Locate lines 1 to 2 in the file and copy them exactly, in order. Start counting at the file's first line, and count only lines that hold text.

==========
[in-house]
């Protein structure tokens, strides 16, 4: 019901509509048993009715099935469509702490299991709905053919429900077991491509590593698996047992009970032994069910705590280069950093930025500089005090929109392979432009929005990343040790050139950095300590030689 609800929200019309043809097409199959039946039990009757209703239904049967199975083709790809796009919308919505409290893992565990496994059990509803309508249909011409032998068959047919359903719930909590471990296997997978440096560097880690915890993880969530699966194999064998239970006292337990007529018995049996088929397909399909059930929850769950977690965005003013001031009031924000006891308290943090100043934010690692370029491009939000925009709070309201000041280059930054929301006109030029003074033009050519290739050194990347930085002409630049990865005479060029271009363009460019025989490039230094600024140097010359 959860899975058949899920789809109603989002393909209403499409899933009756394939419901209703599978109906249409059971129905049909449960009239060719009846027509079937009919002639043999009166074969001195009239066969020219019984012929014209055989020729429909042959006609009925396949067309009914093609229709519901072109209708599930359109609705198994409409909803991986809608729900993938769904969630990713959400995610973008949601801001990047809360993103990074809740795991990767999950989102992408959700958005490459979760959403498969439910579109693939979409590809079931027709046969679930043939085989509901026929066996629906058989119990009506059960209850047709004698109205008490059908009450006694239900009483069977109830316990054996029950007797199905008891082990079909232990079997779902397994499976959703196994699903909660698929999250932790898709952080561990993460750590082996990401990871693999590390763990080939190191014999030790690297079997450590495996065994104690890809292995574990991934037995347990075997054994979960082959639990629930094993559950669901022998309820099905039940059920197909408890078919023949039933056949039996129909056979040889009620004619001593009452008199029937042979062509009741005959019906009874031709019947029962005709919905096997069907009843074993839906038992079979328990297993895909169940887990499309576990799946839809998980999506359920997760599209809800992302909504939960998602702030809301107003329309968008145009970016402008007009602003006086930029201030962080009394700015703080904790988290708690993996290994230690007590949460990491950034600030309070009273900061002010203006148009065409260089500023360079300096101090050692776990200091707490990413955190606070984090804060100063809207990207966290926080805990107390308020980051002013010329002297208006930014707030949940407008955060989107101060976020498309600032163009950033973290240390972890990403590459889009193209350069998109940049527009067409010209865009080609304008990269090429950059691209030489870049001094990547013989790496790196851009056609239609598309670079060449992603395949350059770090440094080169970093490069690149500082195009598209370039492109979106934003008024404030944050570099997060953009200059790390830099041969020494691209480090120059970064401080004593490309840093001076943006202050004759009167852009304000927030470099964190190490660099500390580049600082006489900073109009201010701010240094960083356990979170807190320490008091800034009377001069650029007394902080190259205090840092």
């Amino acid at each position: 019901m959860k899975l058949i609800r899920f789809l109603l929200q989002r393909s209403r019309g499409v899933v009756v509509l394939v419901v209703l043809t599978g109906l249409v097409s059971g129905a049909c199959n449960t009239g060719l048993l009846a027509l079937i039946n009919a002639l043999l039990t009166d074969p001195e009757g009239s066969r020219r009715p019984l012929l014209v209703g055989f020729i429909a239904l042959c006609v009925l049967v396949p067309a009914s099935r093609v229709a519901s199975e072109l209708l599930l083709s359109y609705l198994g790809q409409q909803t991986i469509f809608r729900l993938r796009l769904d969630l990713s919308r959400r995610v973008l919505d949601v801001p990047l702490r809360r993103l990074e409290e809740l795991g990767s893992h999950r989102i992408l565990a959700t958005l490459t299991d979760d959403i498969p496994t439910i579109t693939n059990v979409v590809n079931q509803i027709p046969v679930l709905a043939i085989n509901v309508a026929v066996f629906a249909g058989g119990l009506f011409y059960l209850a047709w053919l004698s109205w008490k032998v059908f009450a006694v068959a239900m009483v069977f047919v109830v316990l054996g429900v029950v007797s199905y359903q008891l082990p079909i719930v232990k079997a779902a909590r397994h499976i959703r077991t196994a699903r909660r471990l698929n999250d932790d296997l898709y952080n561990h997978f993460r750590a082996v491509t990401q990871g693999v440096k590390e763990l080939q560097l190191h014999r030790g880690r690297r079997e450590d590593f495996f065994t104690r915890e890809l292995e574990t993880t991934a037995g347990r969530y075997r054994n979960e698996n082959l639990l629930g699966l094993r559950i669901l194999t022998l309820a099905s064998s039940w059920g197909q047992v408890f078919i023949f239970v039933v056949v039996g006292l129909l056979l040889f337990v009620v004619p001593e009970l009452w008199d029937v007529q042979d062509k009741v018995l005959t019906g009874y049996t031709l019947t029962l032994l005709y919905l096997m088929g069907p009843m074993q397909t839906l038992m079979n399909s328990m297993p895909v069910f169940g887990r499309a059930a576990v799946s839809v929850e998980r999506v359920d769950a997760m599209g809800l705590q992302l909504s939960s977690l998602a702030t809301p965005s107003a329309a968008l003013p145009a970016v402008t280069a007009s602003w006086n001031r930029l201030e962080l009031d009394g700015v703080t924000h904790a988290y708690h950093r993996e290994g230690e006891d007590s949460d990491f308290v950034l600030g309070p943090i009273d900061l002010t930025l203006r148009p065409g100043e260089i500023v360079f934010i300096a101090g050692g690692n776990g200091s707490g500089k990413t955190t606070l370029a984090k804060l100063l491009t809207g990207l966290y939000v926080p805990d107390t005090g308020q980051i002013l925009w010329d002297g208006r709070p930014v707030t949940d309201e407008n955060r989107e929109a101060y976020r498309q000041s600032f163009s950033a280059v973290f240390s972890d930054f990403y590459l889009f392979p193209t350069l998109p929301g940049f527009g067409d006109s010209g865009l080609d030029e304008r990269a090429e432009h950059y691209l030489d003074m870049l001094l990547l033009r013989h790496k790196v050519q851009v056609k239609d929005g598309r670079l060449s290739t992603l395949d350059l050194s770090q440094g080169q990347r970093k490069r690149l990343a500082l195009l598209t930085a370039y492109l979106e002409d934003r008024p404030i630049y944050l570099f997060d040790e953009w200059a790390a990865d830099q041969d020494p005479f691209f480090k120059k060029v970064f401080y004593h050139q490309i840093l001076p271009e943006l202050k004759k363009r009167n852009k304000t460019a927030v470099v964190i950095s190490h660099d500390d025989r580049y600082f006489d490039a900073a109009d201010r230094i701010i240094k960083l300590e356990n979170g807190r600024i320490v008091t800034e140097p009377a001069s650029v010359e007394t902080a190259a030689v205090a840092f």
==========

[in-house]
């Protein structure tokens, strides 16, 4: 019901509509048993009715099935469509702490299991709905053919429900077991491509590593698996047992009970032994069910705590280069950093930025500089005090929109392979432009929005990343040790050139950095300590030689 609800929200019309043809097409199959039946039990009757209703239904049967199975083709790809796009919308919505409290893992565990496994059990509803309508249909011409032998068959047919359903719930909590471990296997997978440096560097880690915890993880969530699966194999064998239970006292337990007529018995049996088929397909399909059930929850769950977690965005003013001031009031924000006891308290943090100043934010690692370029491009939000925009709070309201000041280059930054929301006109030029003074033009050519290739050194990347930085002409630049990865005479060029271009363009460019025989490039230094600024140097010359 959860899975058949899920789809109603989002393909209403499409899933009756394939419901209703599978109906249409059971129905049909449960009239060719009846027509079937009919002639043999009166074969001195009239066969020219019984012929014209055989020729429909042959006609009925396949067309009914093609229709519901072109209708599930359109609705198994409409909803991986809608729900993938769904969630990713959400995610973008949601801001990047809360993103990074809740795991990767999950989102992408959700958005490459979760959403498969439910579109693939979409590809079931027709046969679930043939085989509901026929066996629906058989119990009506059960209850047709004698109205008490059908009450006694239900009483069977109830316990054996029950007797199905008891082990079909232990079997779902397994499976959703196994699903909660698929999250932790898709952080561990993460750590082996990401990871693999590390763990080939190191014999030790690297079997450590495996065994104690890809292995574990991934037995347990075997054994979960082959639990629930094993559950669901022998309820099905039940059920197909408890078919023949039933056949039996129909056979040889009620004619001593009452008199029937042979062509009741005959019906009874031709019947029962005709919905096997069907009843074993839906038992079979328990297993895909169940887990499309576990799946839809998980999506359920997760599209809800992302909504939960998602702030809301107003329309968008145009970016402008007009602003006086930029201030962080009394700015703080904790988290708690993996290994230690007590949460990491950034600030309070009273900061002010203006148009065409260089500023360079300096101090050692776990200091707490990413955190606070984090804060100063809207990207966290926080805990107390308020980051002013010329002297208006930014707030949940407008955060989107101060976020498309600032163009950033973290240390972890990403590459889009193209350069998109940049527009067409010209865009080609304008990269090429950059691209030489870049001094990547013989790496790196851009056609239609598309670079060449992603395949350059770090440094080169970093490069690149500082195009598209370039492109979106934003008024404030944050570099997060953009200059790390830099041969020494691209480090120059970064401080004593490309840093001076943006202050004759009167852009304000927030470099964190190490660099500390580049600082006489900073109009201010701010240094960083356990979170807190320490008091800034009377001069650029007394902080190259205090840092």